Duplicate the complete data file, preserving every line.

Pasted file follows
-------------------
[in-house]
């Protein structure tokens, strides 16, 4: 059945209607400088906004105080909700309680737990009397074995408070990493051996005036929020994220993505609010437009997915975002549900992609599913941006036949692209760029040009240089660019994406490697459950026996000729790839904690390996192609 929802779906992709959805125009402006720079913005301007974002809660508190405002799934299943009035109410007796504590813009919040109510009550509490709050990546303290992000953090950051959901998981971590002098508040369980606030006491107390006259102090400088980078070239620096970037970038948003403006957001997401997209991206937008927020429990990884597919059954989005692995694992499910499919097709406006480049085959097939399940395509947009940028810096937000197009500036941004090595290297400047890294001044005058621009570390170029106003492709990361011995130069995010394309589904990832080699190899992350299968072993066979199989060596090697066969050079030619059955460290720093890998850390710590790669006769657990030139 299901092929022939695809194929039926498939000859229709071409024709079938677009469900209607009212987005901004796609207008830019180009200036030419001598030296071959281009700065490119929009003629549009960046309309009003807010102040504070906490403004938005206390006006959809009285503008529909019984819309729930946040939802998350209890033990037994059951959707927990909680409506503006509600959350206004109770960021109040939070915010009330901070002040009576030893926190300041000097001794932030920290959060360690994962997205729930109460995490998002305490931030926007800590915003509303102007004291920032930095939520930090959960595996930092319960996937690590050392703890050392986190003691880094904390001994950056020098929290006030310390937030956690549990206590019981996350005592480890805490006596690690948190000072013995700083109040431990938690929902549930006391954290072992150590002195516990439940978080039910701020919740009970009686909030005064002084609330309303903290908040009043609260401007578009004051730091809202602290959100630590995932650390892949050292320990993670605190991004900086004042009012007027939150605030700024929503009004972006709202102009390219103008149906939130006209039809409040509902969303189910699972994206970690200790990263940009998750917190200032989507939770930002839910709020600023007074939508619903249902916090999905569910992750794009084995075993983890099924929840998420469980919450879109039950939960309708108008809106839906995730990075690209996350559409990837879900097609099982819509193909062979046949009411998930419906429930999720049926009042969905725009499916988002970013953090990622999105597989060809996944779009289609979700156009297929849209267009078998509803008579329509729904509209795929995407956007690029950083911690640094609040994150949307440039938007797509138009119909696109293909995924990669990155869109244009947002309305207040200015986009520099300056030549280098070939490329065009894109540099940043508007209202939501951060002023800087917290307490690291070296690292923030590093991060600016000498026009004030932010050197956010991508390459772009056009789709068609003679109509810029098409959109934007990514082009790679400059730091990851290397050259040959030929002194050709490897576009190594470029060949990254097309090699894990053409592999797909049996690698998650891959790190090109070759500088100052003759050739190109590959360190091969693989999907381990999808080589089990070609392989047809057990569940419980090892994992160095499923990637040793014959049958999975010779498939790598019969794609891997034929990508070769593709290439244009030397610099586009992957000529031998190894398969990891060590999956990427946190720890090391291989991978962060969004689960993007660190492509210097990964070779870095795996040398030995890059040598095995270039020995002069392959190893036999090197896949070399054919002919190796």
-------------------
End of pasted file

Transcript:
[in-house]
């Protein structure tokens, strides 16, 4: 059945209607400088906004105080909700309680737990009397074995408070990493051996005036929020994220993505609010437009997915975002549900992609599913941006036949692209760029040009240089660019994406490697459950026996000729790839904690390996192609 929802779906992709959805125009402006720079913005301007974002809660508190405002799934299943009035109410007796504590813009919040109510009550509490709050990546303290992000953090950051959901998981971590002098508040369980606030006491107390006259102090400088980078070239620096970037970038948003403006957001997401997209991206937008927020429990990884597919059954989005692995694992499910499919097709406006480049085959097939399940395509947009940028810096937000197009500036941004090595290297400047890294001044005058621009570390170029106003492709990361011995130069995010394309589904990832080699190899992350299968072993066979199989060596090697066969050079030619059955460290720093890998850390710590790669006769657990030139 299901092929022939695809194929039926498939000859229709071409024709079938677009469900209607009212987005901004796609207008830019180009200036030419001598030296071959281009700065490119929009003629549009960046309309009003807010102040504070906490403004938005206390006006959809009285503008529909019984819309729930946040939802998350209890033990037994059951959707927990909680409506503006509600959350206004109770960021109040939070915010009330901070002040009576030893926190300041000097001794932030920290959060360690994962997205729930109460995490998002305490931030926007800590915003509303102007004291920032930095939520930090959960595996930092319960996937690590050392703890050392986190003691880094904390001994950056020098929290006030310390937030956690549990206590019981996350005592480890805490006596690690948190000072013995700083109040431990938690929902549930006391954290072992150590002195516990439940978080039910701020919740009970009686909030005064002084609330309303903290908040009043609260401007578009004051730091809202602290959100630590995932650390892949050292320990993670605190991004900086004042009012007027939150605030700024929503009004972006709202102009390219103008149906939130006209039809409040509902969303189910699972994206970690200790990263940009998750917190200032989507939770930002839910709020600023007074939508619903249902916090999905569910992750794009084995075993983890099924929840998420469980919450879109039950939960309708108008809106839906995730990075690209996350559409990837879900097609099982819509193909062979046949009411998930419906429930999720049926009042969905725009499916988002970013953090990622999105597989060809996944779009289609979700156009297929849209267009078998509803008579329509729904509209795929995407956007690029950083911690640094609040994150949307440039938007797509138009119909696109293909995924990669990155869109244009947002309305207040200015986009520099300056030549280098070939490329065009894109540099940043508007209202939501951060002023800087917290307490690291070296690292923030590093991060600016000498026009004030932010050197956010991508390459772009056009789709068609003679109509810029098409959109934007990514082009790679400059730091990851290397050259040959030929002194050709490897576009190594470029060949990254097309090699894990053409592999797909049996690698998650891959790190090109070759500088100052003759050739190109590959360190091969693989999907381990999808080589089990070609392989047809057990569940419980090892994992160095499923990637040793014959049958999975010779498939790598019969794609891997034929990508070769593709290439244009030397610099586009992957000529031998190894398969990891060590999956990427946190720890090391291989991978962060969004689960993007660190492509210097990964070779870095795996040398030995890059040598095995270039020995002069392959190893036999090197896949070399054919002919190796």